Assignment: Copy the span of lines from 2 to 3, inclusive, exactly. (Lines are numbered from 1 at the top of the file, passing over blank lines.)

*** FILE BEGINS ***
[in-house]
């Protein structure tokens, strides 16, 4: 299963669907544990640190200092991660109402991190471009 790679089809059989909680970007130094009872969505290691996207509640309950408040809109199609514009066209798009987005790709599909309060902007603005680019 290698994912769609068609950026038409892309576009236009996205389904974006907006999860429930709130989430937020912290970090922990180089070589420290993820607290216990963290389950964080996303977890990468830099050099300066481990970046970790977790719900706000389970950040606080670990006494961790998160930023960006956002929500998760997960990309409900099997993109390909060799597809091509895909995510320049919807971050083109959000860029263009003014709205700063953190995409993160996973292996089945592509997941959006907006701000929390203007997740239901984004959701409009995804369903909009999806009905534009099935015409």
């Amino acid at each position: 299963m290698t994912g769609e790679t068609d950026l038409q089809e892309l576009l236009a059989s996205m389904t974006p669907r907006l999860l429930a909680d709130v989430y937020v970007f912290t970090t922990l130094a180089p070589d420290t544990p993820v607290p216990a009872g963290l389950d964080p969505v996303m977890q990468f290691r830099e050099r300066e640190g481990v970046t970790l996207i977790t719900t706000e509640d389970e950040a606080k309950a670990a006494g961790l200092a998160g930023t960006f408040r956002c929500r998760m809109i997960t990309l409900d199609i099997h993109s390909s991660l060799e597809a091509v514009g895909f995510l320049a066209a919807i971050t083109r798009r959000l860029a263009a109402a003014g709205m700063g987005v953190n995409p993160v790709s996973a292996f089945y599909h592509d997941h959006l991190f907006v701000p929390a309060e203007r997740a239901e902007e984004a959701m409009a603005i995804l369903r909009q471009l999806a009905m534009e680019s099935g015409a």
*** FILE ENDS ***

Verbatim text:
């Protein structure tokens, strides 16, 4: 299963669907544990640190200092991660109402991190471009 790679089809059989909680970007130094009872969505290691996207509640309950408040809109199609514009066209798009987005790709599909309060902007603005680019 290698994912769609068609950026038409892309576009236009996205389904974006907006999860429930709130989430937020912290970090922990180089070589420290993820607290216990963290389950964080996303977890990468830099050099300066481990970046970790977790719900706000389970950040606080670990006494961790998160930023960006956002929500998760997960990309409900099997993109390909060799597809091509895909995510320049919807971050083109959000860029263009003014709205700063953190995409993160996973292996089945592509997941959006907006701000929390203007997740239901984004959701409009995804369903909009999806009905534009099935015409």
């Amino acid at each position: 299963m290698t994912g769609e790679t068609d950026l038409q089809e892309l576009l236009a059989s996205m389904t974006p669907r907006l999860l429930a909680d709130v989430y937020v970007f912290t970090t922990l130094a180089p070589d420290t544990p993820v607290p216990a009872g963290l389950d964080p969505v996303m977890q990468f290691r830099e050099r300066e640190g481990v970046t970790l996207i977790t719900t706000e509640d389970e950040a606080k309950a670990a006494g961790l200092a998160g930023t960006f408040r956002c929500r998760m809109i997960t990309l409900d199609i099997h993109s390909s991660l060799e597809a091509v514009g895909f995510l320049a066209a919807i971050t083109r798009r959000l860029a263009a109402a003014g709205m700063g987005v953190n995409p993160v790709s996973a292996f089945y599909h592509d997941h959006l991190f907006v701000p929390a309060e203007r997740a239901e902007e984004a959701m409009a603005i995804l369903r909009q471009l999806a009905m534009e680019s099935g015409a």